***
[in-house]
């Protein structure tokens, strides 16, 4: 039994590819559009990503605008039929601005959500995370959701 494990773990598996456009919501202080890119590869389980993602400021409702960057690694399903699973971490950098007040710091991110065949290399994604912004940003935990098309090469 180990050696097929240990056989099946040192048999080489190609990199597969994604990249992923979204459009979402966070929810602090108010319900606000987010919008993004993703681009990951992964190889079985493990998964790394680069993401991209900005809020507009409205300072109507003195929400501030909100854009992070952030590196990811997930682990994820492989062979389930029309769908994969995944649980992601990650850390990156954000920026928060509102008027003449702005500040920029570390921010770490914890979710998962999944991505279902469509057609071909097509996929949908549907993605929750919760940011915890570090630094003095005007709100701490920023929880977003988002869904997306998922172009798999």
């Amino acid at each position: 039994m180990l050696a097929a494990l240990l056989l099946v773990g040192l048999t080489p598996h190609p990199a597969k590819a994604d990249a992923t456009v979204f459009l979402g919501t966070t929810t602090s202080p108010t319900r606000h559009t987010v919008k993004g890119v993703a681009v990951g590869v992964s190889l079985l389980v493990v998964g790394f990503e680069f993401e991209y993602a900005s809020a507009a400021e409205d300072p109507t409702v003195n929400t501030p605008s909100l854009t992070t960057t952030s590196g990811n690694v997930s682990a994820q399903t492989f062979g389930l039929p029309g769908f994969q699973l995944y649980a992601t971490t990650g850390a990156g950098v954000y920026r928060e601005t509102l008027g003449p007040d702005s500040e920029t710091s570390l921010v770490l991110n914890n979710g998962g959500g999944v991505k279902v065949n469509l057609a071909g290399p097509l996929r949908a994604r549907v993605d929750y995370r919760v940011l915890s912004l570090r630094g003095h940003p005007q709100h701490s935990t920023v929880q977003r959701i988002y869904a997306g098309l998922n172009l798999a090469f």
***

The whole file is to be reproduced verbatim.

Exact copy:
[in-house]
């Protein structure tokens, strides 16, 4: 039994590819559009990503605008039929601005959500995370959701 494990773990598996456009919501202080890119590869389980993602400021409702960057690694399903699973971490950098007040710091991110065949290399994604912004940003935990098309090469 180990050696097929240990056989099946040192048999080489190609990199597969994604990249992923979204459009979402966070929810602090108010319900606000987010919008993004993703681009990951992964190889079985493990998964790394680069993401991209900005809020507009409205300072109507003195929400501030909100854009992070952030590196990811997930682990994820492989062979389930029309769908994969995944649980992601990650850390990156954000920026928060509102008027003449702005500040920029570390921010770490914890979710998962999944991505279902469509057609071909097509996929949908549907993605929750919760940011915890570090630094003095005007709100701490920023929880977003988002869904997306998922172009798999």
């Amino acid at each position: 039994m180990l050696a097929a494990l240990l056989l099946v773990g040192l048999t080489p598996h190609p990199a597969k590819a994604d990249a992923t456009v979204f459009l979402g919501t966070t929810t602090s202080p108010t319900r606000h559009t987010v919008k993004g890119v993703a681009v990951g590869v992964s190889l079985l389980v493990v998964g790394f990503e680069f993401e991209y993602a900005s809020a507009a400021e409205d300072p109507t409702v003195n929400t501030p605008s909100l854009t992070t960057t952030s590196g990811n690694v997930s682990a994820q399903t492989f062979g389930l039929p029309g769908f994969q699973l995944y649980a992601t971490t990650g850390a990156g950098v954000y920026r928060e601005t509102l008027g003449p007040d702005s500040e920029t710091s570390l921010v770490l991110n914890n979710g998962g959500g999944v991505k279902v065949n469509l057609a071909g290399p097509l996929r949908a994604r549907v993605d929750y995370r919760v940011l915890s912004l570090r630094g003095h940003p005007q709100h701490s935990t920023v929880q977003r959701i988002y869904a997306g098309l998922n172009l798999a090469f």